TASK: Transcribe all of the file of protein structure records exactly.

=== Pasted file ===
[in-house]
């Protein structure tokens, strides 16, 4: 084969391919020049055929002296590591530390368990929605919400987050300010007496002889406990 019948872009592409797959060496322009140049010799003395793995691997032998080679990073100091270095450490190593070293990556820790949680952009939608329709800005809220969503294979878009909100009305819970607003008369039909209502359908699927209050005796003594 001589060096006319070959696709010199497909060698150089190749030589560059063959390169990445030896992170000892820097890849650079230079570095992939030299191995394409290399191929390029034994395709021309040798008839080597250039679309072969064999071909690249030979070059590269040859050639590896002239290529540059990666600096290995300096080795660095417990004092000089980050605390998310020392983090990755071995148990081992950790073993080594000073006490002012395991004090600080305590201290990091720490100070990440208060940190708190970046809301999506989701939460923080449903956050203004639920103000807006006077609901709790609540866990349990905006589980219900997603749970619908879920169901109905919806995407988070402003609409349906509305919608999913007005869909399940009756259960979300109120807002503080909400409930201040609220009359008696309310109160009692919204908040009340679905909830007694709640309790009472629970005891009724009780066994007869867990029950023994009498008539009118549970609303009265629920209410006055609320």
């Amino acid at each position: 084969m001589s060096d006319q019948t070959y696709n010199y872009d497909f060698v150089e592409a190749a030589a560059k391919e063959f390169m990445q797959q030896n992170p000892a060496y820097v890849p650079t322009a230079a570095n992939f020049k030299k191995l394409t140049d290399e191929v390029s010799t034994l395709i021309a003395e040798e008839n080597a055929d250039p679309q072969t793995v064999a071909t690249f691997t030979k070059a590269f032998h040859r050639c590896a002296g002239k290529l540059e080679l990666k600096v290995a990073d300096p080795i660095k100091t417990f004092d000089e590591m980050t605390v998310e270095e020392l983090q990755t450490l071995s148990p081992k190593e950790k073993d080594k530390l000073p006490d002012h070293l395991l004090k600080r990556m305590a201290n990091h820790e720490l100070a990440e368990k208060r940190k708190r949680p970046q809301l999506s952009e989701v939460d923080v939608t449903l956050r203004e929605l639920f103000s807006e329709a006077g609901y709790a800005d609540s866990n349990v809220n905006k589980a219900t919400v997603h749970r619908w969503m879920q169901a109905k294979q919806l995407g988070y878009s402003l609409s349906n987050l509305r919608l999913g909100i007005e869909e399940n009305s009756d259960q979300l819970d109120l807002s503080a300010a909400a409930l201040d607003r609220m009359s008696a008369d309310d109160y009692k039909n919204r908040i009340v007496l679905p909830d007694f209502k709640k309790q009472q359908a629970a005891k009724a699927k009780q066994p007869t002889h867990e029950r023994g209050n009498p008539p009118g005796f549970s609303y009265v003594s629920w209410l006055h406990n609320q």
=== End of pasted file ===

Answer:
[in-house]
């Protein structure tokens, strides 16, 4: 084969391919020049055929002296590591530390368990929605919400987050300010007496002889406990 019948872009592409797959060496322009140049010799003395793995691997032998080679990073100091270095450490190593070293990556820790949680952009939608329709800005809220969503294979878009909100009305819970607003008369039909209502359908699927209050005796003594 001589060096006319070959696709010199497909060698150089190749030589560059063959390169990445030896992170000892820097890849650079230079570095992939030299191995394409290399191929390029034994395709021309040798008839080597250039679309072969064999071909690249030979070059590269040859050639590896002239290529540059990666600096290995300096080795660095417990004092000089980050605390998310020392983090990755071995148990081992950790073993080594000073006490002012395991004090600080305590201290990091720490100070990440208060940190708190970046809301999506989701939460923080449903956050203004639920103000807006006077609901709790609540866990349990905006589980219900997603749970619908879920169901109905919806995407988070402003609409349906509305919608999913007005869909399940009756259960979300109120807002503080909400409930201040609220009359008696309310109160009692919204908040009340679905909830007694709640309790009472629970005891009724009780066994007869867990029950023994009498008539009118549970609303009265629920209410006055609320």
């Amino acid at each position: 084969m001589s060096d006319q019948t070959y696709n010199y872009d497909f060698v150089e592409a190749a030589a560059k391919e063959f390169m990445q797959q030896n992170p000892a060496y820097v890849p650079t322009a230079a570095n992939f020049k030299k191995l394409t140049d290399e191929v390029s010799t034994l395709i021309a003395e040798e008839n080597a055929d250039p679309q072969t793995v064999a071909t690249f691997t030979k070059a590269f032998h040859r050639c590896a002296g002239k290529l540059e080679l990666k600096v290995a990073d300096p080795i660095k100091t417990f004092d000089e590591m980050t605390v998310e270095e020392l983090q990755t450490l071995s148990p081992k190593e950790k073993d080594k530390l000073p006490d002012h070293l395991l004090k600080r990556m305590a201290n990091h820790e720490l100070a990440e368990k208060r940190k708190r949680p970046q809301l999506s952009e989701v939460d923080v939608t449903l956050r203004e929605l639920f103000s807006e329709a006077g609901y709790a800005d609540s866990n349990v809220n905006k589980a219900t919400v997603h749970r619908w969503m879920q169901a109905k294979q919806l995407g988070y878009s402003l609409s349906n987050l509305r919608l999913g909100i007005e869909e399940n009305s009756d259960q979300l819970d109120l807002s503080a300010a909400a409930l201040d607003r609220m009359s008696a008369d309310d109160y009692k039909n919204r908040i009340v007496l679905p909830d007694f209502k709640k309790q009472q359908a629970a005891k009724a699927k009780q066994p007869t002889h867990e029950r023994g209050n009498p008539p009118g005796f549970s609303y009265v003594s629920w209410l006055h406990n609320q």